There's a lot of craziness on Wall
Street. A clue? Investors are borrowing money like a bunch of
drunken sailors so they can buy already overpriced stocks.
Buying on margin, the Street's version of charging stock
purchases on a credit card, went up at a heart-pounding pace in
January, climbing to a record $243.5 billion from $228.5 billion
in December. A decade ago, the debt load amounted to just $35
Smart move? Probably not.
Some experts say investors are doubling up on their bets,
increasing the danger that they could suffer huge losses if
The market's high valuation has created enough of a risk for
investors. But add the huge margin load and the risk together?
Forget about it.
Common sense says that people who borrow up to their
eyeballs to trade stocks have no staying power when the market
turns against them.
The risky business in stocks has attracted the attention of
the pinstriped suits at the Federal Reserve.
But the central bankers and their chairman, Alan Greenspan,
appear to fear that any attempt to take the air out of this
speculative market bubble could set off an avalanche of selling.
A strong economy has more often than not fostered a strong
stock market. But in this New Economy, the stock market appears
to be pulling the economy and making lots of people feel rich
the so-called wealth effect.
Dangerous? Sure. If the market crashes, then the economy
could go downhill like a speeding bobsledder.
What's the Fed to do? How about raising margins the down
payment to buy stocks on credit?
Last month, Greenspan said Wall Streeters were playing with
fire in using debt to buy stocks.
But the Fed chairman said the central bank did not think
that raising margins investors put up 50 percent of their own
cash before borrowing the other 50 percent is the best way to
pop the market bubble.
Alan Newman, editor of the Crosscurrents newsletter, said
Greenspan has created a financial Frankenstein and the Fed chief
is afraid that if he acts on the margins, the house of cards
will come tumbling down.
"Margin debt versus gross domestic product is the highest
it has been since the 'Roaring Twenties,"' Newman said. "Add
in the resources of home equity lines and second mortgages and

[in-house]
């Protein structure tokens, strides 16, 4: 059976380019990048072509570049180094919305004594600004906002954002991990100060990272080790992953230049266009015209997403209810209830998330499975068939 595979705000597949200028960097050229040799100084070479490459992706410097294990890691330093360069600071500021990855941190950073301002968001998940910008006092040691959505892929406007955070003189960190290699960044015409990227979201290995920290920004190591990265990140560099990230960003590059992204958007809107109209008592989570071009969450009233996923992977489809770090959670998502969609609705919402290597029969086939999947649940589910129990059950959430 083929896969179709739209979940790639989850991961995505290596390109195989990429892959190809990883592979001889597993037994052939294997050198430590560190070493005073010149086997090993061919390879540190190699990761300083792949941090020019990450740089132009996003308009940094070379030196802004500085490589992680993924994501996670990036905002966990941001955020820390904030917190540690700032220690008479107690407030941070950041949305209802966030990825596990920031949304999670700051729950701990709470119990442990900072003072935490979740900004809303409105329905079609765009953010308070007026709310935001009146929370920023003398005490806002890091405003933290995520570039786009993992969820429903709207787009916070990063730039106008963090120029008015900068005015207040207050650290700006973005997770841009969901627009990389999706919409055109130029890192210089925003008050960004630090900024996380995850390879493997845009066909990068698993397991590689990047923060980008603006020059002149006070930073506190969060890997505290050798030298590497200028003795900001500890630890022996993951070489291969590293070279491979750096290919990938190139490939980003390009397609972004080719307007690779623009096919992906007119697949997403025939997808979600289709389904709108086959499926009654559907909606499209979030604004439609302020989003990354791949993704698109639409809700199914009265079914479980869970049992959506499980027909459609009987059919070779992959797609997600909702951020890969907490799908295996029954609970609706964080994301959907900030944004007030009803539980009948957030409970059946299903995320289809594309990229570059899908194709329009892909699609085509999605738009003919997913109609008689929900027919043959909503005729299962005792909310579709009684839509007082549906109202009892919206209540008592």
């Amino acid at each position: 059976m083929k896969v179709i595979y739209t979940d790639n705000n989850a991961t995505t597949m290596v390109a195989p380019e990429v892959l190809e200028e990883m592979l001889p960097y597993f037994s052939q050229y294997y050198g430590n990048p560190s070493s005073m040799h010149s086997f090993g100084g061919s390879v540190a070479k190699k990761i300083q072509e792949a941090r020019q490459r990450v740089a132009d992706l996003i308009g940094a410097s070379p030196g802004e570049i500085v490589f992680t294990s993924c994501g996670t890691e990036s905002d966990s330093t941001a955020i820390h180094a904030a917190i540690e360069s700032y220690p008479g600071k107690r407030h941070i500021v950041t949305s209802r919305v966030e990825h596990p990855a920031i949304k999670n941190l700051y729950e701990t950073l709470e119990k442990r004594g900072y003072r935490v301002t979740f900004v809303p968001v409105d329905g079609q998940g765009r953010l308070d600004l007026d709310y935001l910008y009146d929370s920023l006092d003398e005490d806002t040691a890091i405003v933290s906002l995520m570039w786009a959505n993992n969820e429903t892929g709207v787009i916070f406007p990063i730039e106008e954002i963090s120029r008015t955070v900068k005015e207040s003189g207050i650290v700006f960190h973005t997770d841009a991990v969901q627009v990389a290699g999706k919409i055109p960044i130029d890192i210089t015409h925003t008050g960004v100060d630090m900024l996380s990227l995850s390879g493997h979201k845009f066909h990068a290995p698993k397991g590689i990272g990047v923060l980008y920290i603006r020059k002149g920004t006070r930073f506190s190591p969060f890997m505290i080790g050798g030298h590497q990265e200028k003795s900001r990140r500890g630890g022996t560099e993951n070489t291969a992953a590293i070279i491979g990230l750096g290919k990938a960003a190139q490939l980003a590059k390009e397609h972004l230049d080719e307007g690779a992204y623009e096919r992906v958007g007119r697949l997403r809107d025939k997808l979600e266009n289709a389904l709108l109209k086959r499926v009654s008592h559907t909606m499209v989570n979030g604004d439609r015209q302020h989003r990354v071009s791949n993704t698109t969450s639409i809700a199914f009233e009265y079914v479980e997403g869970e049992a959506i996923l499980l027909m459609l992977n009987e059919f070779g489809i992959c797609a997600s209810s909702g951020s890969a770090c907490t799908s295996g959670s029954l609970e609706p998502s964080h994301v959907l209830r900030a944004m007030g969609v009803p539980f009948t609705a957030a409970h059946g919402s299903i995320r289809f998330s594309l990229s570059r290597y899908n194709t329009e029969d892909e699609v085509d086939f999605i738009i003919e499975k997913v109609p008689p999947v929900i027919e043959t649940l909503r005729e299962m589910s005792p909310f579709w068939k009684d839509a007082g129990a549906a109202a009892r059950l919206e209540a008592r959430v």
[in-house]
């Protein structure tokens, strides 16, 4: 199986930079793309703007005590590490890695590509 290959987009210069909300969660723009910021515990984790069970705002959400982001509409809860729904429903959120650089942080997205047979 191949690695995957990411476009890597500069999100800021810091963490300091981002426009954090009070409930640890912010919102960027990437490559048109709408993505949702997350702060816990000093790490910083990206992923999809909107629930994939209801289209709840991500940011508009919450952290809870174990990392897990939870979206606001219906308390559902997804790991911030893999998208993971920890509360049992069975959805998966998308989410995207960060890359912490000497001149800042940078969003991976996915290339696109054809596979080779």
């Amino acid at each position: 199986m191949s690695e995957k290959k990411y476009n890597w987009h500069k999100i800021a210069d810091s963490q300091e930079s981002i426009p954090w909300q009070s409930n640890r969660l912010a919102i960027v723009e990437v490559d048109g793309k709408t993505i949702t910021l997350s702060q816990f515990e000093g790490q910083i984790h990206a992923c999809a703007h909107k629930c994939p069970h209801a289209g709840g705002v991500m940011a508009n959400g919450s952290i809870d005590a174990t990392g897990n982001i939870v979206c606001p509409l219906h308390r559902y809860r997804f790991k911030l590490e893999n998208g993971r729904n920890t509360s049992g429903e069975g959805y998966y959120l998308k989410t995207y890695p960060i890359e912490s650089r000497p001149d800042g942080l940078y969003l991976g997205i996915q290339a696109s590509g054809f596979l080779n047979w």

we are looking at a draconian level of debt versus equity."
Still, the jury is out on the effectiveness of margin
increases in skimming off some of the speculative froth from the
In 1951, the central bank raised margins to 75 percent from
50 percent. In 1955, it again boosted margins to 60 percent from
50 percent and months later it raised margins to 70 percent from
60 percent before lowering. In 1958, margins were lifted to 70
percent from 50 percent and in mid-1968 they climbed to 80
percent from 70 percent.
"Only in mid-1968 did any of these margin requirement hikes
remotely coordinate with a deceleration in market momentum or a
market peak," says Warburg Dillon Read Plc. "In short, margin
requirements have been an ineffective tool to control prices or
Others say the market would not be happy to see margin
requirements go up, citing the danger of changing the rules at
this late stage of the bull market.
A boost in margins, which have been unchanged at 50 percent
since 1973, could sucker punch the market because traders are
totally unprepared for such action.
"It would affect the day traders," said John Geraghty of
North American Equity Services, a consulting firm. "Higher
margins would restrict the amount of shares that they can deal
in, which would cut down tremendously on the market's
For example, with the current margin at 50 percent, a day
trader can buy $200,000 worth of stocks with a $100,000 down
payment. If the Fed raises the margin to 75 percent, the trader
would only be able to handle about $133,000 worth of stocks.
"There's no doubt that higher margins are a tool to control
speculation because they force the individual traders to put
more of their own money into the market," Geraghty said.
Wall Street hates surprises and a sharp rise in margins
could send a nasty signal to the market that the Fed is serious
about deflating the market bubble.
"We could see a selloff, if only for psychological
reasons," Geraghty said.
A rising market is particularly susceptible to shocks and
margin increases are one of the time bombs that could unleash a
"Another reason is that this high-flying market has been
under a cloud of fears that a big correction could take it down
quickly after years of incredible gains," Geraghty said. "So
far, it hasn't happened because there have been no fundamental
reasons to look for the correction."
The old-line stocks, such as those in the Dow Jones
industrial average, may stand up better than technology stocks
to higher margins.
"My bet: If they raise margins, New York Stock Exchange
shares may not be hurt as much because the NYSE has been lagging
the technology-heavy Nasdaq," Geraghty said. "Also, the stocks
listed on the NYSE are the buy-and-hold types, not the
speculative breed that rules the Nasdaq."
There doesn't seem to be much of a margin for error in this